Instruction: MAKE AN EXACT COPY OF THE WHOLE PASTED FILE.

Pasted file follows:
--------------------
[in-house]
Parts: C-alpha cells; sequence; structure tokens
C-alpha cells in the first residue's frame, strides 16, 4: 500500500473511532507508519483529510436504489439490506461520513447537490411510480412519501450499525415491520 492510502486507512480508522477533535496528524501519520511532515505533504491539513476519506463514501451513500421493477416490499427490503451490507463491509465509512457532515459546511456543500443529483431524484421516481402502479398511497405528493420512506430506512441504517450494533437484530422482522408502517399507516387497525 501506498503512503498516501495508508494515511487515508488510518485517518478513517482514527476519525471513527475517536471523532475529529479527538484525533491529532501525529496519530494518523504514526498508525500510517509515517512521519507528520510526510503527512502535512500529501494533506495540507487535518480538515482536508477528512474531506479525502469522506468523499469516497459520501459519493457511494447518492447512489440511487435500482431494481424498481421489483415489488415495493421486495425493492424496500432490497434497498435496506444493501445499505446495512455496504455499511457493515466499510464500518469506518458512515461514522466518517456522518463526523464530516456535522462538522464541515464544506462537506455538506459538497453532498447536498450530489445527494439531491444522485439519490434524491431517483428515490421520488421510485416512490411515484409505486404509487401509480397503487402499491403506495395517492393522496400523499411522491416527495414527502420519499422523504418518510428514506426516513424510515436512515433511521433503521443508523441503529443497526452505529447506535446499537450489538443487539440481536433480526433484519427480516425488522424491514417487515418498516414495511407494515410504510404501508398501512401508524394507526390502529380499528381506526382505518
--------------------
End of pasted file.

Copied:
[in-house]
Parts: C-alpha cells; sequence; structure tokens
C-alpha cells in the first residue's frame, strides 16, 4: 500500500473511532507508519483529510436504489439490506461520513447537490411510480412519501450499525415491520 492510502486507512480508522477533535496528524501519520511532515505533504491539513476519506463514501451513500421493477416490499427490503451490507463491509465509512457532515459546511456543500443529483431524484421516481402502479398511497405528493420512506430506512441504517450494533437484530422482522408502517399507516387497525 501506498503512503498516501495508508494515511487515508488510518485517518478513517482514527476519525471513527475517536471523532475529529479527538484525533491529532501525529496519530494518523504514526498508525500510517509515517512521519507528520510526510503527512502535512500529501494533506495540507487535518480538515482536508477528512474531506479525502469522506468523499469516497459520501459519493457511494447518492447512489440511487435500482431494481424498481421489483415489488415495493421486495425493492424496500432490497434497498435496506444493501445499505446495512455496504455499511457493515466499510464500518469506518458512515461514522466518517456522518463526523464530516456535522462538522464541515464544506462537506455538506459538497453532498447536498450530489445527494439531491444522485439519490434524491431517483428515490421520488421510485416512490411515484409505486404509487401509480397503487402499491403506495395517492393522496400523499411522491416527495414527502420519499422523504418518510428514506426516513424510515436512515433511521433503521443508523441503529443497526452505529447506535446499537450489538443487539440481536433480526433484519427480516425488522424491514417487515418498516414495511407494515410504510404501508398501512401508524394507526390502529380499528381506526382505518